After initially launching the brand in early 2021, Wizards of the Coast has been leaning heavily into Universes Beyond MTG products. First debuting with The Walking Dead crossover cards, the Universes Beyond brand has since exploded in both scope and popularity. With Street Fighter, Fortnite, Warhammer 40,000, and Transformers crossovers all releasing in 2022, Universes Beyond products are now becoming a staple of MTG’s release calendar. In 2023 Universes Beyond is set to expand even more with the crossover brand’s first draft set. Despite going from success to success for Wizards of the Coast, however, not all MTG players are so happy about Universes Beyond. With divisive art and names, some players detest the idea of tainting their decks with Universes Beyond cards. So much so, in fact, that they’re already requesting ‘Universes Within’ reprints of cards that aren’t even out yet.
The Universes Within Promise
While it has led to much bigger and better things for Universes Beyond, initially, The Walking Dead crossover cards were despised by much of the MTG community. Not only did they represent a new direction for Magic: the Gathering, but they were also exceptionally difficult to acquire. Sold only via their Secret Lair, players were enraged that new mechanically unique cards were only available as limited-time products. This conjured an immense sense of FOMO, which many players assumed was a duplicitous marketing strategy from Wizards. Thankfully, after a flurry of controversy, Wizards responded and implemented a new promising release strategy for Universes Beyond cards.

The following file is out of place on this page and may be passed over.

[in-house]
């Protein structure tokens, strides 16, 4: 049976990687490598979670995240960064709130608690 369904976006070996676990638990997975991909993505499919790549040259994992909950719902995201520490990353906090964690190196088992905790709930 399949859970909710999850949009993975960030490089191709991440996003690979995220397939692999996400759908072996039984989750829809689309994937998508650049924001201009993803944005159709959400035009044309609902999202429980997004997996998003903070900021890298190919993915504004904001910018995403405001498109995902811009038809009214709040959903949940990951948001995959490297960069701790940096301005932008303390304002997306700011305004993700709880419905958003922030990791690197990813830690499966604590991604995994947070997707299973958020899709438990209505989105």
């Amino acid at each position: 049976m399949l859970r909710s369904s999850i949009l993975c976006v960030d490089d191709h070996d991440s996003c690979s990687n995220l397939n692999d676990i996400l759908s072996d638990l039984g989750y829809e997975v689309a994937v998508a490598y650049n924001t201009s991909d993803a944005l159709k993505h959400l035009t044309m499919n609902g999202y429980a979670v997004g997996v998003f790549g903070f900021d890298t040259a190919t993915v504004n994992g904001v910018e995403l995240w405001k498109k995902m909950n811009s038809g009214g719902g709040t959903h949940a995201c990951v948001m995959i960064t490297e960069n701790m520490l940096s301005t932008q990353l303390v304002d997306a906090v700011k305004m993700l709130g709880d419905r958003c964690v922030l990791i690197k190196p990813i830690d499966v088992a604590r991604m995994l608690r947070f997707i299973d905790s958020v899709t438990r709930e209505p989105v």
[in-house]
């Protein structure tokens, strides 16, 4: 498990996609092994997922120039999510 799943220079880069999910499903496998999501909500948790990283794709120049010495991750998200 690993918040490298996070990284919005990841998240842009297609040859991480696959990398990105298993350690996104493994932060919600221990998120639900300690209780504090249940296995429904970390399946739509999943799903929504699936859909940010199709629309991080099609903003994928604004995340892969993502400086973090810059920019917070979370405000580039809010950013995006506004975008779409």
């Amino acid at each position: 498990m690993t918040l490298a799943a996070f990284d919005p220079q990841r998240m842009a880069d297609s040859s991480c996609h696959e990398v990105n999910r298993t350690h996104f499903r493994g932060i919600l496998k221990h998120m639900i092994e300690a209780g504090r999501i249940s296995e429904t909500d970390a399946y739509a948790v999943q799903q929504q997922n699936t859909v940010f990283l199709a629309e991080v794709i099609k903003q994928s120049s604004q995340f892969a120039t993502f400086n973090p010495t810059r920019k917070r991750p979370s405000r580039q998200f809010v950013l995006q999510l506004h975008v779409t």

“The goal is not … to hold back mechanical expressions and game pieces from players who don’t purchase through our direct-to-consumer channel,” Wizards of the Coast stated. “In other words, we want to give you options for finding the game pieces you want to use.” To facilitate this, Wizards made a promise to “create and print versions of the mechanically unique Secret Lair Universes Beyond cards that are set in Magic’s Multiverse.” Appearing via The List, these cards would be available after “approximately six months” after their debut. Additionally, to further increase the accessibility of Universes Beyond cards, Wizards increased the time these Secret Lairs would be available.